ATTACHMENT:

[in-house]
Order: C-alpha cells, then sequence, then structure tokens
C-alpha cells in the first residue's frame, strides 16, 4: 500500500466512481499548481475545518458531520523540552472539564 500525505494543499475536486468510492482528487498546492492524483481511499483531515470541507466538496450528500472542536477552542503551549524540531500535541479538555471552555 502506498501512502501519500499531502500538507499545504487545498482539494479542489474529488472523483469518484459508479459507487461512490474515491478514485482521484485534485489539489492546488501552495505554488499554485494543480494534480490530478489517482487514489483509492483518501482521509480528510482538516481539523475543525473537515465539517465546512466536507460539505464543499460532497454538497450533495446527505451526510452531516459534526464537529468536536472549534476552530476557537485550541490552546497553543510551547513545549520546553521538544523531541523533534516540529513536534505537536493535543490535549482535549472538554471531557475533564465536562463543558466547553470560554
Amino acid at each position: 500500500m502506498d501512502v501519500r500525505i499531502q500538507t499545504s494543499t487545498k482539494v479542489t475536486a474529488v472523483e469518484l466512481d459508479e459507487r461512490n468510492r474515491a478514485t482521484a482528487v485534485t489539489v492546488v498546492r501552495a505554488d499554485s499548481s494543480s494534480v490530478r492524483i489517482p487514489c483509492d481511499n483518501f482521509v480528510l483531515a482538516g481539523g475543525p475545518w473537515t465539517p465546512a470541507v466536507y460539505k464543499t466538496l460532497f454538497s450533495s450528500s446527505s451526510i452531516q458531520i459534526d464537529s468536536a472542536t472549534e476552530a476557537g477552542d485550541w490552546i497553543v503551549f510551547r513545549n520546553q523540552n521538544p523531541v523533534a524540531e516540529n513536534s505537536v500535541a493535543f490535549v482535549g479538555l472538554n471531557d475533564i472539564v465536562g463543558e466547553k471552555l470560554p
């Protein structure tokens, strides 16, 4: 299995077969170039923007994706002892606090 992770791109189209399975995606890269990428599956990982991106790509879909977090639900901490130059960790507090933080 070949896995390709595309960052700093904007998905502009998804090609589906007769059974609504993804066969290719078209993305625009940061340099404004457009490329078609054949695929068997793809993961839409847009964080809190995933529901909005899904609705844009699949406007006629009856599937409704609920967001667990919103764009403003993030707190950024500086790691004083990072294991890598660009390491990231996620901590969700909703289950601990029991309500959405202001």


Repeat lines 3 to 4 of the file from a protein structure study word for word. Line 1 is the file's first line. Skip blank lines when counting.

C-alpha cells in the first residue's frame, strides 16, 4: 500500500466512481499548481475545518458531520523540552472539564 500525505494543499475536486468510492482528487498546492492524483481511499483531515470541507466538496450528500472542536477552542503551549524540531500535541479538555471552555 502506498501512502501519500499531502500538507499545504487545498482539494479542489474529488472523483469518484459508479459507487461512490474515491478514485482521484485534485489539489492546488501552495505554488499554485494543480494534480490530478489517482487514489483509492483518501482521509480528510482538516481539523475543525473537515465539517465546512466536507460539505464543499460532497454538497450533495446527505451526510452531516459534526464537529468536536472549534476552530476557537485550541490552546497553543510551547513545549520546553521538544523531541523533534516540529513536534505537536493535543490535549482535549472538554471531557475533564465536562463543558466547553470560554
Amino acid at each position: 500500500m502506498d501512502v501519500r500525505i499531502q500538507t499545504s494543499t487545498k482539494v479542489t475536486a474529488v472523483e469518484l466512481d459508479e459507487r461512490n468510492r474515491a478514485t482521484a482528487v485534485t489539489v492546488v498546492r501552495a505554488d499554485s499548481s494543480s494534480v490530478r492524483i489517482p487514489c483509492d481511499n483518501f482521509v480528510l483531515a482538516g481539523g475543525p475545518w473537515t465539517p465546512a470541507v466536507y460539505k464543499t466538496l460532497f454538497s450533495s450528500s446527505s451526510i452531516q458531520i459534526d464537529s468536536a472542536t472549534e476552530a476557537g477552542d485550541w490552546i497553543v503551549f510551547r513545549n520546553q523540552n521538544p523531541v523533534a524540531e516540529n513536534s505537536v500535541a493535543f490535549v482535549g479538555l472538554n471531557d475533564i472539564v465536562g463543558e466547553k471552555l470560554p